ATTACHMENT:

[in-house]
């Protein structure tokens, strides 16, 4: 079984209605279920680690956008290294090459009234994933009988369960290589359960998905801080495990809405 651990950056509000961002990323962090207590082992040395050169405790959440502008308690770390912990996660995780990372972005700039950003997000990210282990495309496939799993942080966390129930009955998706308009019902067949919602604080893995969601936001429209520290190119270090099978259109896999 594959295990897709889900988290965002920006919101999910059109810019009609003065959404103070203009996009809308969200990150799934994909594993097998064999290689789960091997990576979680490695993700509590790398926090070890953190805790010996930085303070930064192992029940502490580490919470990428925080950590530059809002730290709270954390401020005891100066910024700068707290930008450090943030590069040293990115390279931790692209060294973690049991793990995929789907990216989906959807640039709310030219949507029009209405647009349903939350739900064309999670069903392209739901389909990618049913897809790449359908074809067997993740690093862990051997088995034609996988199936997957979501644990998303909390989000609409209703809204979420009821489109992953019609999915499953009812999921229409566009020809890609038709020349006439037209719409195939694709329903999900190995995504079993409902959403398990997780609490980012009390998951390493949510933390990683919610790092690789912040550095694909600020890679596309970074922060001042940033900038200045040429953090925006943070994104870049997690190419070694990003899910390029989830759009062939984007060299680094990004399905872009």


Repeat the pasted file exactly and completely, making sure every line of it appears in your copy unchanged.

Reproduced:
[in-house]
């Protein structure tokens, strides 16, 4: 079984209605279920680690956008290294090459009234994933009988369960290589359960998905801080495990809405 651990950056509000961002990323962090207590082992040395050169405790959440502008308690770390912990996660995780990372972005700039950003997000990210282990495309496939799993942080966390129930009955998706308009019902067949919602604080893995969601936001429209520290190119270090099978259109896999 594959295990897709889900988290965002920006919101999910059109810019009609003065959404103070203009996009809308969200990150799934994909594993097998064999290689789960091997990576979680490695993700509590790398926090070890953190805790010996930085303070930064192992029940502490580490919470990428925080950590530059809002730290709270954390401020005891100066910024700068707290930008450090943030590069040293990115390279931790692209060294973690049991793990995929789907990216989906959807640039709310030219949507029009209405647009349903939350739900064309999670069903392209739901389909990618049913897809790449359908074809067997993740690093862990051997088995034609996988199936997957979501644990998303909390989000609409209703809204979420009821489109992953019609999915499953009812999921229409566009020809890609038709020349006439037209719409195939694709329903999900190995995504079993409902959403398990997780609490980012009390998951390493949510933390990683919610790092690789912040550095694909600020890679596309970074922060001042940033900038200045040429953090925006943070994104870049997690190419070694990003899910390029989830759009062939984007060299680094990004399905872009």